One of the biggest mistakes many college athletes make is turning pro before graduating from school with a degree. Nashville Predators prospect Jimmy Vesey is not about to make that mistake, too.
Despite being given the opportunity to play for the Predators in the upcoming season, Vesey will return to Harvard University to play out his senior season for the Crimson and achieve a degree in government.
“I want to get my degree, first and foremost,” Vesey said at Nashville’s development camp on Wednesday. “I want to make sure I finish school and not have to worry about it later on. I still think I can improve on a lot of stuff in terms of strength and speed. I can still get better at [hockey in] college and finish school at the same time.”
The Predators understandably respect Vesey’s decision.
“[Vesey] looks like a pro now,” Preds assistant general manager Paul Fenton said in an interview with the Nashville Post in February. “He’s got a natural instinct for scoring – seven, eight scoring chances a game [and] a determination. I see him as being able to help us sooner than later, if he so deems it – but I’d never tell a kid to leave Harvard.”
“That was awesome [the Predators] were so good with my decision,” Vesey said. “They were awesome with the whole process, so that’s great.”
After the year Vesey had for Harvard in 2014-15, it is not a shocker as to why the Preds would want him to turn pro. The North Reading, Massachusetts native placed third in scoring (58 points) and first in goals (32) among all NCAA Division I players. He was the recipient of the Walter Brown Award, given to the best American-born player playing college hockey in New England, and was a finalist for the Hobey Baker.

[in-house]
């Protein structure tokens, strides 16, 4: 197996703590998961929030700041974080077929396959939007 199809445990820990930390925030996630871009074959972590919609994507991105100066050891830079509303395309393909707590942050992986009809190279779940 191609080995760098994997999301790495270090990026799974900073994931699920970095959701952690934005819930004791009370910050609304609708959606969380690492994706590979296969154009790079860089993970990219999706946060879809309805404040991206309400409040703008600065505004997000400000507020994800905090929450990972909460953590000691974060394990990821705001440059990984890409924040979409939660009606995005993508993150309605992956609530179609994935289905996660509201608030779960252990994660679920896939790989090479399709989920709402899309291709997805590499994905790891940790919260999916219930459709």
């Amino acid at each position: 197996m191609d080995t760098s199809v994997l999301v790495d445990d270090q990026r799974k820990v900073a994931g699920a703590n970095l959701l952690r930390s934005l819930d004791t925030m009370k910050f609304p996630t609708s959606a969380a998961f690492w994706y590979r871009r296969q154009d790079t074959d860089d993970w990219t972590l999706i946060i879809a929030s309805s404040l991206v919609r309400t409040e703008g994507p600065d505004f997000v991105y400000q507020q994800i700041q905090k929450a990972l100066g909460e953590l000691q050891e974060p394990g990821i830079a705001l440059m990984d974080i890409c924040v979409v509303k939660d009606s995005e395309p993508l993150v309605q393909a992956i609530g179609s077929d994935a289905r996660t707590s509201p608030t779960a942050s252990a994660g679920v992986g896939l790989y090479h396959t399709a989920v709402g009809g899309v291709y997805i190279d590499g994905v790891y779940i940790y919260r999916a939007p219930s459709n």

His year was as good, if not better, than highly touted Buffalo Sabres prospect Jack Eichel’s.
“It’s always an honor when you’re considered in the same category as someone like [Eichel],” Vesey said. “He’s a once in a generation talent. We played against him twice, and I got to see firsthand what he can do on the ice. He’s a great player. I was just honored to be a Hobey Baker finalist with him.”
Prior to Vesey’s junior season, he had only scored 40 points (24 G, 16 A) in 58 games during his freshman and sophomore years. The breakout year was surprising to say the least, but he credits the improvement to his teammates.
“A lot of different things factored in,” Vesey said. “I was a year older, more mature, and as a team, everyone was a year older, so we had the experience. I really focused on my conditioning last summer and took that to the next level, and that really helped me a lot. Just as a team, we changed the culture and decided we wanted to be a winning program.”
After University of Minnesota defenseman Mike Reilly bailed on the Columbus Blue Jackets, who drafted him in the fourth round in 2011, and signed with the Minnesota Wild this offseason, there is worry Vesey could do something similar. He, however, does not see that happening.
“When my season ends at Harvard, I would really like to sign [with Nashville] next spring and get some pro experience before heading into training camp [in 2016]. If the opportunity is right to sign here in Nashville, then it is going to be a no-brainer.”
Nashville should not worry, and instead, be excited about Vesey’s future with the organization. The goalscorer will play a huge role offensively in the coming years for the Predators.
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Colin Fitts is a Nashville Predators staff writer for The Hockey Writers. You can follow him on Twitter, @FittsTHW.
Colin Fitts is a Nashville Predators staff writer and is a credentialed media member of the Chicago Wolves. From Nashville, Tennessee, Colin majors in journalism and public relations at Columbia College Chicago. Follow him on Twitter, @FittsTHW. Email: 22fitts [at] gmail [dot] com.